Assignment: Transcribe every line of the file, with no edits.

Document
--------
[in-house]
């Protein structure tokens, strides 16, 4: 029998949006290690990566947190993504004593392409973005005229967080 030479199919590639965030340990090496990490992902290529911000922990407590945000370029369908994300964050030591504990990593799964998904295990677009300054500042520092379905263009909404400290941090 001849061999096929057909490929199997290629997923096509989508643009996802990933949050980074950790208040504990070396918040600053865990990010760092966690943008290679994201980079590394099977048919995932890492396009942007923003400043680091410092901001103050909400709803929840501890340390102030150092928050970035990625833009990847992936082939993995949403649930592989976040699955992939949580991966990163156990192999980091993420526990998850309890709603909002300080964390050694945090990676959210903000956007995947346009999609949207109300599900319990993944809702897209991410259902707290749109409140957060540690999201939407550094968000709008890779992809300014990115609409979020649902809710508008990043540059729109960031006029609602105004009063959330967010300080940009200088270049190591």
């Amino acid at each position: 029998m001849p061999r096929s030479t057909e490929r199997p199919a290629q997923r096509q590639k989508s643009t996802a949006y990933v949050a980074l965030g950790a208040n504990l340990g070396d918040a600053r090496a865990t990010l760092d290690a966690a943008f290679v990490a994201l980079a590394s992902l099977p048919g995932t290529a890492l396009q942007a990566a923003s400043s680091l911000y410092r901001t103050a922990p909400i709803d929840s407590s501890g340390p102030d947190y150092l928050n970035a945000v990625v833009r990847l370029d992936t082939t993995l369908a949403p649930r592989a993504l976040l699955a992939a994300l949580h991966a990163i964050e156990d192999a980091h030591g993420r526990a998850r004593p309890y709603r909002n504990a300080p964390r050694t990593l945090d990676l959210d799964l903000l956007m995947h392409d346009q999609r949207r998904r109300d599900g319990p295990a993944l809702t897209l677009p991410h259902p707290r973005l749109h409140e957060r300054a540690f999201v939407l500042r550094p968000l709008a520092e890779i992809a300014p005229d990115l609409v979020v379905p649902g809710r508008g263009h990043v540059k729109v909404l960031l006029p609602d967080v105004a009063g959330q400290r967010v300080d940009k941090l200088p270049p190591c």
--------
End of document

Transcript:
[in-house]
């Protein structure tokens, strides 16, 4: 029998949006290690990566947190993504004593392409973005005229967080 030479199919590639965030340990090496990490992902290529911000922990407590945000370029369908994300964050030591504990990593799964998904295990677009300054500042520092379905263009909404400290941090 001849061999096929057909490929199997290629997923096509989508643009996802990933949050980074950790208040504990070396918040600053865990990010760092966690943008290679994201980079590394099977048919995932890492396009942007923003400043680091410092901001103050909400709803929840501890340390102030150092928050970035990625833009990847992936082939993995949403649930592989976040699955992939949580991966990163156990192999980091993420526990998850309890709603909002300080964390050694945090990676959210903000956007995947346009999609949207109300599900319990993944809702897209991410259902707290749109409140957060540690999201939407550094968000709008890779992809300014990115609409979020649902809710508008990043540059729109960031006029609602105004009063959330967010300080940009200088270049190591």
């Amino acid at each position: 029998m001849p061999r096929s030479t057909e490929r199997p199919a290629q997923r096509q590639k989508s643009t996802a949006y990933v949050a980074l965030g950790a208040n504990l340990g070396d918040a600053r090496a865990t990010l760092d290690a966690a943008f290679v990490a994201l980079a590394s992902l099977p048919g995932t290529a890492l396009q942007a990566a923003s400043s680091l911000y410092r901001t103050a922990p909400i709803d929840s407590s501890g340390p102030d947190y150092l928050n970035a945000v990625v833009r990847l370029d992936t082939t993995l369908a949403p649930r592989a993504l976040l699955a992939a994300l949580h991966a990163i964050e156990d192999a980091h030591g993420r526990a998850r004593p309890y709603r909002n504990a300080p964390r050694t990593l945090d990676l959210d799964l903000l956007m995947h392409d346009q999609r949207r998904r109300d599900g319990p295990a993944l809702t897209l677009p991410h259902p707290r973005l749109h409140e957060r300054a540690f999201v939407l500042r550094p968000l709008a520092e890779i992809a300014p005229d990115l609409v979020v379905p649902g809710r508008g263009h990043v540059k729109v909404l960031l006029p609602d967080v105004a009063g959330q400290r967010v300080d940009k941090l200088p270049p190591c």